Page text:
Strauss: Trey Burke, as this rookie list is short on guys who put up a 30-8-7 in a game. Burke has been uneven, slightly inefficient as a scorer, but he's shown some serious flashes in December. An example: the play he had against Orlando wherein he faked a behind-the-back pass only to sink a reverse layup instead, all while going full speed. He just boasts a command and confidence out there that the vast majority of rookies can't touch.
Verrier: Trey Burke. It takes a special kind of player to make this Utah team competitive, and the Jazz are much more tolerable with Burke (7-12) than without him (1-10). We'll give him some more buffer time post-hand surgery to correct his stroke (39 percent from the field), but at this point he'll keep lapping the field simply by logging starter's minutes.
3. Who's the East MVP so far?
Cavan: You already know. Look away from the PER and marvel for a moment at LBJ's new plane of statistical brilliance: a true shooting percentage of 67 percent. That's absurd. Even at 31,000 career minutes and counting, LeBron is showing no signs of slowing down. He might, however, need to think about adding a second floor to his living-room trophy mantle.
Elhassan: LeBron James. Next question.
Herbert: LeBron James. It's just about impossible to make an argument for anybody else at this point. As great as Paul George has been in Indiana, James has been better across the board and has his Heat only a game back of the Pacers in the standings. James' efficiency is as mind-melting as the off-the-glass alley-oop he gave us for Christmas.
Strauss: LeBron James is submitting his most efficient scoring season yet and the Heat are a game out of first place in the East while operating on cruise control. Beyond the well-detailed on-court contributions, LeBron deserves some credit for recruiting free agents. The Heat have little money to spend, but have been massively helped by getting guys like Ray Allen and Chris Andersen on discounts.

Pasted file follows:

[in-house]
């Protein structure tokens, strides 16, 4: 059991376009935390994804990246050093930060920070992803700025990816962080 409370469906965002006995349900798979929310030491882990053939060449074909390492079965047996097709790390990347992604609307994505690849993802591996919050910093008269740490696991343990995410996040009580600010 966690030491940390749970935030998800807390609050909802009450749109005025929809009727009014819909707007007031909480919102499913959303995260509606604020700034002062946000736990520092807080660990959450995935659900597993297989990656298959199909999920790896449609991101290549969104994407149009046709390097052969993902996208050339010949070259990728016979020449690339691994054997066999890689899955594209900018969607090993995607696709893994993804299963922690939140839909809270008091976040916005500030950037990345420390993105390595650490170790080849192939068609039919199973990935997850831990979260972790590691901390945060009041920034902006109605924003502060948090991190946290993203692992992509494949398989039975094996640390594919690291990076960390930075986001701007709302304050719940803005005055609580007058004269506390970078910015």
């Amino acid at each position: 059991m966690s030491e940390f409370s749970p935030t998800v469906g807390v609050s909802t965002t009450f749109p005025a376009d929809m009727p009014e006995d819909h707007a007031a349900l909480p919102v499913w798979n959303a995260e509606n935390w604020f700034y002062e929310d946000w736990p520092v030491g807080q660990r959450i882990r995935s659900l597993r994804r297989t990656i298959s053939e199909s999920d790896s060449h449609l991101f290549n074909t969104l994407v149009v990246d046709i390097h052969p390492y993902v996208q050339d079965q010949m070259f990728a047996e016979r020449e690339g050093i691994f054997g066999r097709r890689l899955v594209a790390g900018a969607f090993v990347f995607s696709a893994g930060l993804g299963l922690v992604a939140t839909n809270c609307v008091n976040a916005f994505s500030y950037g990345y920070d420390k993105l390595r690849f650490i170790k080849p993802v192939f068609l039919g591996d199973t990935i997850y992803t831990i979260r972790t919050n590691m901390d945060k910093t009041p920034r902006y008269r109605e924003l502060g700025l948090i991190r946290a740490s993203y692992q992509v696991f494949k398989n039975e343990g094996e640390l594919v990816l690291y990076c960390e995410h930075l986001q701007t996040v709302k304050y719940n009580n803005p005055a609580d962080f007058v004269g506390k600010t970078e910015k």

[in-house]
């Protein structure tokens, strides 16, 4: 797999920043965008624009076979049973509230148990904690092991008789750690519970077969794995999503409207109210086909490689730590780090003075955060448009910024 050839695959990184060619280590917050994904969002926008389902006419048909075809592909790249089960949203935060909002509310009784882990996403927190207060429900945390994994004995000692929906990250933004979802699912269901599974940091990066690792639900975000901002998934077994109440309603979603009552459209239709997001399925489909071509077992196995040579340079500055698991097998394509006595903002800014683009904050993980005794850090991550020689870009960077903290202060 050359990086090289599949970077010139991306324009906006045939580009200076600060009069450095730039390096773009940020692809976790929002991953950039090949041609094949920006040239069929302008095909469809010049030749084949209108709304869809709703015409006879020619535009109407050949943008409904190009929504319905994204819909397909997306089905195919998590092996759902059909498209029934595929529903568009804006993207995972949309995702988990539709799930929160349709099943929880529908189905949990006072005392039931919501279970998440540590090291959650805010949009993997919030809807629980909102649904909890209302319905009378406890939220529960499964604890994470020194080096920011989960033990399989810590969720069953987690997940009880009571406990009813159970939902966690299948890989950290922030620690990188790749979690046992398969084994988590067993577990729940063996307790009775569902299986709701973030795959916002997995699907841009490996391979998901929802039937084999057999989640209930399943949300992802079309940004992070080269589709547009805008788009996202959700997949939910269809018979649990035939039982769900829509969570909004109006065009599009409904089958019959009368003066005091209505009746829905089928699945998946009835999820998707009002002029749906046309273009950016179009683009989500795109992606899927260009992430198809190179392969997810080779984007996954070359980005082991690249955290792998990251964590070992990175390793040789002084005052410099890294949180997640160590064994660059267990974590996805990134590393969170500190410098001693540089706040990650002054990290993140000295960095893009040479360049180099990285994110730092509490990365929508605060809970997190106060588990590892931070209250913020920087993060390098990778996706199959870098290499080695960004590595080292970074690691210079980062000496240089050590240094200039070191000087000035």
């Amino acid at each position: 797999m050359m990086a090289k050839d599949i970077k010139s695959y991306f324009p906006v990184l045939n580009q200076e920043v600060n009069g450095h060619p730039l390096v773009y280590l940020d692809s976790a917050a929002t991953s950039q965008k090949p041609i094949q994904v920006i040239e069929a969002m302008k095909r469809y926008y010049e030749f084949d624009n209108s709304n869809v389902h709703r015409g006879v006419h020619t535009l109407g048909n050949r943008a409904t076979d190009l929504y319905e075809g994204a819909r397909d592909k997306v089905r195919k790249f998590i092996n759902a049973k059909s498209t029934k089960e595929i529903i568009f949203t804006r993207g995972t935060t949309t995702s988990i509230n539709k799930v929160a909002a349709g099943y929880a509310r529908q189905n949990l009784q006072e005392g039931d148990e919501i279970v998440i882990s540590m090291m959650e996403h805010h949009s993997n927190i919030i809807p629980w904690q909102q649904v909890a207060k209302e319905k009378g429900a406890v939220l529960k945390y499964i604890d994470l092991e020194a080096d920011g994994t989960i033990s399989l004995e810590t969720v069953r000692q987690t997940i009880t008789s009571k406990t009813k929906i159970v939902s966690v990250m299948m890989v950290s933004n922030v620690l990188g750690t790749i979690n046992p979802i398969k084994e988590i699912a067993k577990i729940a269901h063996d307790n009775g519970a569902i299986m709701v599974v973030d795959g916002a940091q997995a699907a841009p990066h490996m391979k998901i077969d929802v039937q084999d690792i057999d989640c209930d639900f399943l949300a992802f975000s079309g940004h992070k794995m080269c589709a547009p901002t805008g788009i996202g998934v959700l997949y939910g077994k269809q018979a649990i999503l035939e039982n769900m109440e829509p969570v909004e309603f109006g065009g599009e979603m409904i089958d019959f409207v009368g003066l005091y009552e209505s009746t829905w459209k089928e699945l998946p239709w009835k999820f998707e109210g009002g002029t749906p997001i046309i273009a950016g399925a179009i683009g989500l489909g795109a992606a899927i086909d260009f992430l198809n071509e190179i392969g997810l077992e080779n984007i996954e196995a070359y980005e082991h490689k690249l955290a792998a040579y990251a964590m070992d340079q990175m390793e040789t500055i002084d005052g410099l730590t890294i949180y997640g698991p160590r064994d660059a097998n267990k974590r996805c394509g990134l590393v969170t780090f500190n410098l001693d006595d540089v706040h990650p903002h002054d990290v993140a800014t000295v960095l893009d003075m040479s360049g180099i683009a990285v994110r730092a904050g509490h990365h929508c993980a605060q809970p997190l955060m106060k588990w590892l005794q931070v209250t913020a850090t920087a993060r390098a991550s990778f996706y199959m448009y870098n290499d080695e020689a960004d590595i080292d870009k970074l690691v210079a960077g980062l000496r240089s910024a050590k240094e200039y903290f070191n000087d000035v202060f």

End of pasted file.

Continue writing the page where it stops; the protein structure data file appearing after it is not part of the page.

Verrier: LeBron James. He's shooting from 2-point range like Shaq and from 3-point range like Ray Allen. His per-game numbers are a little lower than usual, but James and the Heat are on a quest to make each shot as valuable as possible, gaudy stats be damned, and succeeding wildly thus far: LeBron is one of two non-big men in the top 10 in field goal percentage. (The other? Dwyane Wade.)
4. Who's the West MVP so far?
Cavan: Poor Kevin Durant. Had he just been born five years earlier or later, we'd be talking about KD being MVP in perpetuity. It's like trying to win employee of the month at a landscaping company when your coworker is the Incredible Hulk. The big, bold silver lining: The way the Thunder are playing, it might well be their star who's having the last laugh come June.
Elhassan: Kevin Durant has been nothing short of phenomenal thus far, and he was my preseason pick for non-LeBron James MVP of the league. His stats at this point look like a typo, and he has the Thunder back in the mix for best record in the league. Ethan Sherwood Strauss said it best: We've become so desensitized to Durant's greatness that we entertain arguments about "better" wings.